Your best bet in starting out in jets is to get an RC flying instructor, or at least an experienced RC flyer, to show you the basics at your local RC club. They’ll most likely use a buddy box – a transmitter running in parallel with yours – to allow you to fly in the knowledge you can pass control over if you get ito difficulty.
In the United States, the Federal Aviation Administration (FAA) limits RC turbine jet flying only to certified turbine pilots and on approved Academy of Model Aeronautics (AMA) sites. You need to obtain an AMA turbine waiver by completing their application requirements before you can fly. Both fixed-wing and rotary-wing waivers are issued with separate application processes.
How Fast Can RC Jet Planes Fly?
The fastest RC jet plane flight record is by Niels Herbrich at 749.221 km/h (465.544 mph) in Rothenburg, Germany on August 23, 2017, flying a custom-built 7.5-kilogram bright pink model with a Behotec 180 turbine jet engine that runs on kerosene.
Generally, RC planes can fly between 30mph to 120mph, averaging at 70mph. Plane speed is affected by engine type, propeller, shape, and size of the wings, and the construction materials the plane model is made of.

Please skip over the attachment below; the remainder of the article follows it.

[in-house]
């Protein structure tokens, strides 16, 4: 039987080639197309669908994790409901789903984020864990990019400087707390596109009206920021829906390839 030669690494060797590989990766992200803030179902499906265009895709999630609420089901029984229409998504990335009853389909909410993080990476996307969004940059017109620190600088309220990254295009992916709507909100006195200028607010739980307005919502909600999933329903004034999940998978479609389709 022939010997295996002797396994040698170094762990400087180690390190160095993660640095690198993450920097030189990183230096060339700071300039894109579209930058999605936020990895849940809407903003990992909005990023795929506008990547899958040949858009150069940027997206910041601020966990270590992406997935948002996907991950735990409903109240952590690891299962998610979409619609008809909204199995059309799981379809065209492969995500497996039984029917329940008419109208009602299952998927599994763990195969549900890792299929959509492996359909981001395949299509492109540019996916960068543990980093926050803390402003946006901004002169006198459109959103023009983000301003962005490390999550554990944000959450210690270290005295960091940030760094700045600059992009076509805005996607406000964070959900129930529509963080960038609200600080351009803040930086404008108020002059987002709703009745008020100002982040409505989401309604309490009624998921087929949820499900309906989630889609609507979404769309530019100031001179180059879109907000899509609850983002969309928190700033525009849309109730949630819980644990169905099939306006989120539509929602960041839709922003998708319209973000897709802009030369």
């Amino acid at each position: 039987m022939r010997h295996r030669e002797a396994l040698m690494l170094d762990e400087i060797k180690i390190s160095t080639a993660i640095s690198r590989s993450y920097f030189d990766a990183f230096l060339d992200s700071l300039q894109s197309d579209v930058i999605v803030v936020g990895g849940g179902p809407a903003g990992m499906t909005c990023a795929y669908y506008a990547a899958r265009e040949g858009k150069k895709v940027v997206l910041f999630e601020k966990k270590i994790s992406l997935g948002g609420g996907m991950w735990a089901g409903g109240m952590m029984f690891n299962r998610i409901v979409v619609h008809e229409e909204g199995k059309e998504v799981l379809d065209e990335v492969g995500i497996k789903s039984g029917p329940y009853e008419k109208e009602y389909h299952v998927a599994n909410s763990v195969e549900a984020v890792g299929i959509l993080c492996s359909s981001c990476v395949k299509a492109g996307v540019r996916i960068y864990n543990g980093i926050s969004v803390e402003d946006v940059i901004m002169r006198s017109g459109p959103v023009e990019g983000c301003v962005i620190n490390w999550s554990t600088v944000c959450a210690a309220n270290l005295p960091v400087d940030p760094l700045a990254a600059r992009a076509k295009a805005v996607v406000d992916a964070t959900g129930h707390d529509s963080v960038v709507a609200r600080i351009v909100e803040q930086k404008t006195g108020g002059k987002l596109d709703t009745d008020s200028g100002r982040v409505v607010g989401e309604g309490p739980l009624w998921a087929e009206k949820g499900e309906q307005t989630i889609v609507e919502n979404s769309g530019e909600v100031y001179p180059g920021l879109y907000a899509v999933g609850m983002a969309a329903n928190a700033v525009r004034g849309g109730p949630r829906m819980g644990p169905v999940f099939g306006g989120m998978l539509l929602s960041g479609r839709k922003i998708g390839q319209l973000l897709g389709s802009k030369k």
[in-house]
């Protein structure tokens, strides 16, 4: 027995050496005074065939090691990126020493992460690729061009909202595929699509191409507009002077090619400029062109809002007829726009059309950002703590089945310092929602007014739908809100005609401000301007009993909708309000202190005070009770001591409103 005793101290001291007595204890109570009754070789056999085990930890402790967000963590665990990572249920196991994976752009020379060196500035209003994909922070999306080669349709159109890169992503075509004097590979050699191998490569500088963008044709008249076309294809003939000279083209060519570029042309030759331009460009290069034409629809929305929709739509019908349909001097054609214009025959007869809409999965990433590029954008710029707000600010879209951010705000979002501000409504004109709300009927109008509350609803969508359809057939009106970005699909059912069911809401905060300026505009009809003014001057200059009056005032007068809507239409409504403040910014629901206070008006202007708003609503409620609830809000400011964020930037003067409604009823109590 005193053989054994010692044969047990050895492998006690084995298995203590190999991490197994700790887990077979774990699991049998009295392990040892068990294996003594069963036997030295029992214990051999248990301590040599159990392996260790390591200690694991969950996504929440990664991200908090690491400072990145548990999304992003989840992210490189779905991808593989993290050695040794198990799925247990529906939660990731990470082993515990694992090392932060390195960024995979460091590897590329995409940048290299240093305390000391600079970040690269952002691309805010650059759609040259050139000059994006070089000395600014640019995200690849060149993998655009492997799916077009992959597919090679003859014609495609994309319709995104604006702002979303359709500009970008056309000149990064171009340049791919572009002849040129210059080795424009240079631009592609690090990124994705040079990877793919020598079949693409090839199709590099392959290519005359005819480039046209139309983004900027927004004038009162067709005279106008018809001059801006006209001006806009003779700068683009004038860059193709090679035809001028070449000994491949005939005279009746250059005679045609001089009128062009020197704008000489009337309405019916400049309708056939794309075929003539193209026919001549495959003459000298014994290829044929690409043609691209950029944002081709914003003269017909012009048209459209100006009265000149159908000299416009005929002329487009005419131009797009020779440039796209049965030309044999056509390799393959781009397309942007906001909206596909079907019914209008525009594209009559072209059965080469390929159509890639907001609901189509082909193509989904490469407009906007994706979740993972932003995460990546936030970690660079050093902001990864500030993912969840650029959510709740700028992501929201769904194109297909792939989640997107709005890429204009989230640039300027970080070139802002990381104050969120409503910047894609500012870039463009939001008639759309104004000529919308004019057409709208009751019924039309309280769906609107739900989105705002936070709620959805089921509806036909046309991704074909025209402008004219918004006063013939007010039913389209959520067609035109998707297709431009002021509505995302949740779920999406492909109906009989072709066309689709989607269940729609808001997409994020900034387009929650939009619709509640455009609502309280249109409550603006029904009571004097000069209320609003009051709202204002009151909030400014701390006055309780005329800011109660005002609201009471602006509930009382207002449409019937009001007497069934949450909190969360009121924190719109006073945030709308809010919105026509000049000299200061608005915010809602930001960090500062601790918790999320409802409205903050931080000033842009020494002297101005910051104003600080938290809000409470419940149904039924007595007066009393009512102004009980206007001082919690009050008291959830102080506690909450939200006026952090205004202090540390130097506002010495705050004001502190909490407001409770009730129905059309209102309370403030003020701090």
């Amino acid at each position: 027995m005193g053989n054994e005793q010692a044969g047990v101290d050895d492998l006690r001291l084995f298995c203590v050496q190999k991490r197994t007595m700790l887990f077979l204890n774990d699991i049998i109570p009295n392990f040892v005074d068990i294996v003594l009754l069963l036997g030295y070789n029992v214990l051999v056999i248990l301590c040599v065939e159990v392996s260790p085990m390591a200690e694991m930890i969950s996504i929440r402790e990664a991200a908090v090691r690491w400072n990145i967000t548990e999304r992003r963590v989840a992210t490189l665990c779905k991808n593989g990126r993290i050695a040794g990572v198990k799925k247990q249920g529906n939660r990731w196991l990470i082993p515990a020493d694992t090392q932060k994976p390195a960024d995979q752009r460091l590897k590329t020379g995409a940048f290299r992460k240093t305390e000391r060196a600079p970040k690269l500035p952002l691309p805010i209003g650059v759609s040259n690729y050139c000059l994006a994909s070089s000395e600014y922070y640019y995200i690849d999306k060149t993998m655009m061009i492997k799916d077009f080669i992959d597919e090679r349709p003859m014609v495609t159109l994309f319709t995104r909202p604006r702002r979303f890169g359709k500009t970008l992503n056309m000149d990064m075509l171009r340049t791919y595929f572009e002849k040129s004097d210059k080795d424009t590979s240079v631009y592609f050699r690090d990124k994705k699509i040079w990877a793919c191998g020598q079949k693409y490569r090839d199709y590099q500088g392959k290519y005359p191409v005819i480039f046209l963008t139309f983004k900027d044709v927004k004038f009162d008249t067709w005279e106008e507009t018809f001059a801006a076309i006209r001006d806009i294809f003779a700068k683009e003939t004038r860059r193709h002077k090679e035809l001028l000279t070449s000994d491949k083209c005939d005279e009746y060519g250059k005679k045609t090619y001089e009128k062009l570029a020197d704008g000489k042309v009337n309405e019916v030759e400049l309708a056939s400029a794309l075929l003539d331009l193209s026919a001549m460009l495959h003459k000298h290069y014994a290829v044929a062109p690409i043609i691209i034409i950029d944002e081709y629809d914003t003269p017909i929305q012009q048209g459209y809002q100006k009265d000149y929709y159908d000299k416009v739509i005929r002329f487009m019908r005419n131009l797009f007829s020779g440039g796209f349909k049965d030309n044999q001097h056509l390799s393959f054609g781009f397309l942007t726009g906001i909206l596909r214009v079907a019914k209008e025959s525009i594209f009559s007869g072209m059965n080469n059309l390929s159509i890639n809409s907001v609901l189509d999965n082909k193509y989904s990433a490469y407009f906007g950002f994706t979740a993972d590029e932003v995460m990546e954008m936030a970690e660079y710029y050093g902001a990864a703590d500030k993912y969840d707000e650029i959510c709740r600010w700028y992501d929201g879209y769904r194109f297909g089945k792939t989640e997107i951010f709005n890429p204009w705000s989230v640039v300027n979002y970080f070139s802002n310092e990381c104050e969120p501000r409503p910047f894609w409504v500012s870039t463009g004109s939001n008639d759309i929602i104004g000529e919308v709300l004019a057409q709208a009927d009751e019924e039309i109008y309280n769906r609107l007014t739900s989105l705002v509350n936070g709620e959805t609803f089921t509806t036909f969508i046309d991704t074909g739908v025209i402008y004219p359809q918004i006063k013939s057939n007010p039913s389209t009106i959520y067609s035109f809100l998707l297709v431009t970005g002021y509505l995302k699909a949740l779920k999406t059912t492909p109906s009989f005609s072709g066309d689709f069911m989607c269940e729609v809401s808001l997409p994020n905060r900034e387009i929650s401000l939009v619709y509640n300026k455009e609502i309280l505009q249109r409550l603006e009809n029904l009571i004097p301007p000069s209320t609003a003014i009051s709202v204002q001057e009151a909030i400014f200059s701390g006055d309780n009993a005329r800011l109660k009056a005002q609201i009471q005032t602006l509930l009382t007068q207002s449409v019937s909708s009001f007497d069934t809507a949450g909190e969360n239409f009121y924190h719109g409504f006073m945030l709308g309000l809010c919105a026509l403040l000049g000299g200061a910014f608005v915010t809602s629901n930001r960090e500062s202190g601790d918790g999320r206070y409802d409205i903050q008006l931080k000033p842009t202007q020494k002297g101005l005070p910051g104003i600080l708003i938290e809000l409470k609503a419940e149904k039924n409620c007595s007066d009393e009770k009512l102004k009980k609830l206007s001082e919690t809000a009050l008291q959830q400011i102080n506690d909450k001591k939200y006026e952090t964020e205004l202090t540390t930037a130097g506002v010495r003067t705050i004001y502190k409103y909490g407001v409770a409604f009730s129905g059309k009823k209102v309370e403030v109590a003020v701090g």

How Long Can RC Jets Fly?
It depends on the plane type, weight, and size, the number of batteries a plane can carry, and environmental factors like the wind.
Generally, RC planes can fly in 15 to 20 minutes. Larger versions can fly for an hour or more. The longest time and distance ever flown by an RC plane is 38 hours, 53 minutes, over 1,888 miles from Canada to Ireland, on August 9, 2003. An 11-pound custom-built plane named TAM-5 using Coleman lantern fuel was built and flown by Maynard Hill on August 9, 2003.
What are the Types of RC Jet Engines?
Before gas turbine engines, RC jets were basically propelled by two types of engines: engines with a propeller (but which spoiled the plane’s looks) and ducted fan units mounted inside the jet’s fuselage (which made the plane look better).
Then emerged glow plug-powered ducted fans, which were very noisy, and electric duct fans (EDFs) which were less noisy and have become the most popular today.
Later on, there appeared pulse jets and gas turbines. Pulse jets resembled rocket motors more than jet engines, with unrealistically loud fart-sounding noise. Gas turbines made radio-controlled model jets more realistic, mimicking real-world jets, but they are also very expensive.
What is an EDF RC Plane?